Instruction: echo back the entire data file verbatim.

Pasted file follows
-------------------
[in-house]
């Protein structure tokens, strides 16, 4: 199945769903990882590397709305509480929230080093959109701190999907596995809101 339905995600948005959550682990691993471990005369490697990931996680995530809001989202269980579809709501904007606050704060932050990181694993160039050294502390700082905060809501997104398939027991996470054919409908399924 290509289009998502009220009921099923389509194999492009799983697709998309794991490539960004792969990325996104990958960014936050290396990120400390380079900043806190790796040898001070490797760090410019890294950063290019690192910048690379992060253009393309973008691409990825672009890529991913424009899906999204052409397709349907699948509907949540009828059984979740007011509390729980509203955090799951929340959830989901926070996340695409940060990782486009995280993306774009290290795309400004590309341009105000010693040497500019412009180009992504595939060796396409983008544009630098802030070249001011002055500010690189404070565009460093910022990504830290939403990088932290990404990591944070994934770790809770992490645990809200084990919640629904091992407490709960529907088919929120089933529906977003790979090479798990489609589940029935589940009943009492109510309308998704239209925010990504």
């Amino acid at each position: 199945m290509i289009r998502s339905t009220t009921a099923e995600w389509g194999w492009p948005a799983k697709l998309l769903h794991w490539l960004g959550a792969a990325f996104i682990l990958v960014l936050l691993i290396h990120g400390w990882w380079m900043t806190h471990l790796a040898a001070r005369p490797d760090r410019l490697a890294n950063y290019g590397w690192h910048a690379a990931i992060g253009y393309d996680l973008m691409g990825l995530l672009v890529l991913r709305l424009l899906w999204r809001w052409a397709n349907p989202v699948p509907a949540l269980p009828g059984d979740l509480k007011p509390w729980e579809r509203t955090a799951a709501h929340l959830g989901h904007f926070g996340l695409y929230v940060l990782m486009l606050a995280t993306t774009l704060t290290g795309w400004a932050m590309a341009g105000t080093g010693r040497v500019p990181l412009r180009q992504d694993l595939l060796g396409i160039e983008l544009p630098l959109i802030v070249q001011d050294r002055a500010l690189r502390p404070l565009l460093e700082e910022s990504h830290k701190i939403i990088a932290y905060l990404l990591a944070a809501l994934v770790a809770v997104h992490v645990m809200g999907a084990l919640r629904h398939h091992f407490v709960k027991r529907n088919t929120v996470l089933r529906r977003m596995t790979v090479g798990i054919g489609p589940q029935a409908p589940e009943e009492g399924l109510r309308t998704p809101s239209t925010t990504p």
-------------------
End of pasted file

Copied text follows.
[in-house]
């Protein structure tokens, strides 16, 4: 199945769903990882590397709305509480929230080093959109701190999907596995809101 339905995600948005959550682990691993471990005369490697990931996680995530809001989202269980579809709501904007606050704060932050990181694993160039050294502390700082905060809501997104398939027991996470054919409908399924 290509289009998502009220009921099923389509194999492009799983697709998309794991490539960004792969990325996104990958960014936050290396990120400390380079900043806190790796040898001070490797760090410019890294950063290019690192910048690379992060253009393309973008691409990825672009890529991913424009899906999204052409397709349907699948509907949540009828059984979740007011509390729980509203955090799951929340959830989901926070996340695409940060990782486009995280993306774009290290795309400004590309341009105000010693040497500019412009180009992504595939060796396409983008544009630098802030070249001011002055500010690189404070565009460093910022990504830290939403990088932290990404990591944070994934770790809770992490645990809200084990919640629904091992407490709960529907088919929120089933529906977003790979090479798990489609589940029935589940009943009492109510309308998704239209925010990504």
């Amino acid at each position: 199945m290509i289009r998502s339905t009220t009921a099923e995600w389509g194999w492009p948005a799983k697709l998309l769903h794991w490539l960004g959550a792969a990325f996104i682990l990958v960014l936050l691993i290396h990120g400390w990882w380079m900043t806190h471990l790796a040898a001070r005369p490797d760090r410019l490697a890294n950063y290019g590397w690192h910048a690379a990931i992060g253009y393309d996680l973008m691409g990825l995530l672009v890529l991913r709305l424009l899906w999204r809001w052409a397709n349907p989202v699948p509907a949540l269980p009828g059984d979740l509480k007011p509390w729980e579809r509203t955090a799951a709501h929340l959830g989901h904007f926070g996340l695409y929230v940060l990782m486009l606050a995280t993306t774009l704060t290290g795309w400004a932050m590309a341009g105000t080093g010693r040497v500019p990181l412009r180009q992504d694993l595939l060796g396409i160039e983008l544009p630098l959109i802030v070249q001011d050294r002055a500010l690189r502390p404070l565009l460093e700082e910022s990504h830290k701190i939403i990088a932290y905060l990404l990591a944070a809501l994934v770790a809770v997104h992490v645990m809200g999907a084990l919640r629904h398939h091992f407490v709960k027991r529907n088919t929120v996470l089933r529906r977003m596995t790979v090479g798990i054919g489609p589940q029935a409908p589940e009943e009492g399924l109510r309308t998704p809101s239209t925010t990504p």